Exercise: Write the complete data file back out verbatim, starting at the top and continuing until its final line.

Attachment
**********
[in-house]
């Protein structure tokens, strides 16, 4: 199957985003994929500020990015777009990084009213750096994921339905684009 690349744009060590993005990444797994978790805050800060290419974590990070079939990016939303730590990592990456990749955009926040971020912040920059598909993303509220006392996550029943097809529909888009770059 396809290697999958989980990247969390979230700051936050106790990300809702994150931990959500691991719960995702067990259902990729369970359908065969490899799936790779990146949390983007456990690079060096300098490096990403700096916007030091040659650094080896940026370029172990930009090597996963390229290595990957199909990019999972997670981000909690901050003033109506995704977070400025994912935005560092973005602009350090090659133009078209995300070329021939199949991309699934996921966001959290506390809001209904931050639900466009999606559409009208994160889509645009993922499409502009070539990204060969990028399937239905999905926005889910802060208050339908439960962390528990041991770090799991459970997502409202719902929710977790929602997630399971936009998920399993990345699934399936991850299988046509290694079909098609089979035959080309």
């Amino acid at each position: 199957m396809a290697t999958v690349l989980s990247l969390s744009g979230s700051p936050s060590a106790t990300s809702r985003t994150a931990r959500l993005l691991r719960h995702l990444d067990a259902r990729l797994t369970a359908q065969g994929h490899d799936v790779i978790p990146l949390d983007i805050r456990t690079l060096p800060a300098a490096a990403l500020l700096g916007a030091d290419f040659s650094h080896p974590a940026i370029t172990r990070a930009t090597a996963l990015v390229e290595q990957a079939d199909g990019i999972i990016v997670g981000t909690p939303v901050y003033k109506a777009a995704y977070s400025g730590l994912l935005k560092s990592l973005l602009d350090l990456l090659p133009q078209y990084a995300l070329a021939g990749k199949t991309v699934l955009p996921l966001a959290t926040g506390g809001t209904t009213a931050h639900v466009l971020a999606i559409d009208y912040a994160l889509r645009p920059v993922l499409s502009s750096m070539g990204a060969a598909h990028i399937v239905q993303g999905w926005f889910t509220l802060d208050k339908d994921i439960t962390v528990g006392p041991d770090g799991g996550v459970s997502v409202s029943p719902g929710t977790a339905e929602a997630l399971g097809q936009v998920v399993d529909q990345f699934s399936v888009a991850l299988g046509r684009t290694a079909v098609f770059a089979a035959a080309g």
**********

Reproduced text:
[in-house]
């Protein structure tokens, strides 16, 4: 199957985003994929500020990015777009990084009213750096994921339905684009 690349744009060590993005990444797994978790805050800060290419974590990070079939990016939303730590990592990456990749955009926040971020912040920059598909993303509220006392996550029943097809529909888009770059 396809290697999958989980990247969390979230700051936050106790990300809702994150931990959500691991719960995702067990259902990729369970359908065969490899799936790779990146949390983007456990690079060096300098490096990403700096916007030091040659650094080896940026370029172990930009090597996963390229290595990957199909990019999972997670981000909690901050003033109506995704977070400025994912935005560092973005602009350090090659133009078209995300070329021939199949991309699934996921966001959290506390809001209904931050639900466009999606559409009208994160889509645009993922499409502009070539990204060969990028399937239905999905926005889910802060208050339908439960962390528990041991770090799991459970997502409202719902929710977790929602997630399971936009998920399993990345699934399936991850299988046509290694079909098609089979035959080309």
């Amino acid at each position: 199957m396809a290697t999958v690349l989980s990247l969390s744009g979230s700051p936050s060590a106790t990300s809702r985003t994150a931990r959500l993005l691991r719960h995702l990444d067990a259902r990729l797994t369970a359908q065969g994929h490899d799936v790779i978790p990146l949390d983007i805050r456990t690079l060096p800060a300098a490096a990403l500020l700096g916007a030091d290419f040659s650094h080896p974590a940026i370029t172990r990070a930009t090597a996963l990015v390229e290595q990957a079939d199909g990019i999972i990016v997670g981000t909690p939303v901050y003033k109506a777009a995704y977070s400025g730590l994912l935005k560092s990592l973005l602009d350090l990456l090659p133009q078209y990084a995300l070329a021939g990749k199949t991309v699934l955009p996921l966001a959290t926040g506390g809001t209904t009213a931050h639900v466009l971020a999606i559409d009208y912040a994160l889509r645009p920059v993922l499409s502009s750096m070539g990204a060969a598909h990028i399937v239905q993303g999905w926005f889910t509220l802060d208050k339908d994921i439960t962390v528990g006392p041991d770090g799991g996550v459970s997502v409202s029943p719902g929710t977790a339905e929602a997630l399971g097809q936009v998920v399993d529909q990345f699934s399936v888009a991850l299988g046509r684009t290694a079909v098609f770059a089979a035959a080309g």